Our second author visit was of the virtual kind. Patricia Newman and her books were new to me, but I had connected with her last spring and as a thank you, she wanted to do a Skype visit with a class. I found 2 of her books at a local library and knew immediately that these would be well loved books. On October 23 I shared the 2 books, Nugget on the Flight Deck and Jingle the Brass with one of my 3rd grade classes at Korn School. They had so many questions to ask her! We could have talked to her for an hour. At 11 o'clock we were all set to go, having brainstormed questions. We called and had an amazing 25 minutes. Patricia clearly LOVES children and even though she was in California and we were talking through a screen, the students were engaged and so excited. We did a quick introduction but mainly she wanted to hear from them and they asked question after question. Her books are unique with interesting and varied vocabulary which really grabbed all the kids. Patricia gave us a peek at the cover of her new book that will be coming out April 1 - Plastic Ahoy! Investigating the Great Pacific Garbage Patch. Very intriguing. Patricia emailed us shortly after our visit and commented on how well prepared the students were and what great questions they asked. To me this demonstrates how important connecting is for our students. To find out more about Patricia Newman, click here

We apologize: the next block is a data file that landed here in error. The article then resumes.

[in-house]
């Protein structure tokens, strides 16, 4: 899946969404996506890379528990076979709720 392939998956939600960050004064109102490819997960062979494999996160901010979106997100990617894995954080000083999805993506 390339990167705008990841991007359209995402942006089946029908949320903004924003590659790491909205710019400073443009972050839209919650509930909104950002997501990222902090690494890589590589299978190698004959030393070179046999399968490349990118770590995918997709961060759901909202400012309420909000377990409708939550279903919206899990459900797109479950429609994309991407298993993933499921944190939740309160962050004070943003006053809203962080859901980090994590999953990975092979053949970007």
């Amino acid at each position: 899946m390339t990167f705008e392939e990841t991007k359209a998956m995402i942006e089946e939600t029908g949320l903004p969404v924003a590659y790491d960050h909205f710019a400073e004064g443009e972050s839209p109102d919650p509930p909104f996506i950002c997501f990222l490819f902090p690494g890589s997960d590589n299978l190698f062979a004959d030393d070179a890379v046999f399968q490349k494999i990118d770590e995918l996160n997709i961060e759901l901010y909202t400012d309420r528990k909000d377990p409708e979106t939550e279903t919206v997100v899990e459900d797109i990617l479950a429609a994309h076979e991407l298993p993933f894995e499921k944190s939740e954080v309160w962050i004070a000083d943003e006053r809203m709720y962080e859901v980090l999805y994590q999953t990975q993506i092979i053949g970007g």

Finally, on Tuesday, October 29, Korn School welcomed Ann Hood. Many thanks to R.J. Julia Booksellers for arranging this visit. Once again, they introduced us to a new author and what a pleasure it was. While I was teaching at my other school that day, I immediately began to receive tweets and emails about what a wonderful presentation she was giving. Ann Hood is well known for her books written for adults, but her children's books were new to me. I found copies of her Treasure Chest series at a local library and read the first one. Lots of fun. Love that it is set in nearby Newport, Rhode Island, a place that is familiar to many students. My 8 year-old son was so interested that he was reading over my shoulder. As I shared these books with the library classes, they were excited. Many of my students are big fans of the Magic Tree House series and the Treasure Chest books are similar. During Tuesday's presentation, Ann shared about her inspiration for her books and took ideas for her next books from the students. Teachers and students alike reported what a great visit they had with her. Visit Ann Hood's website here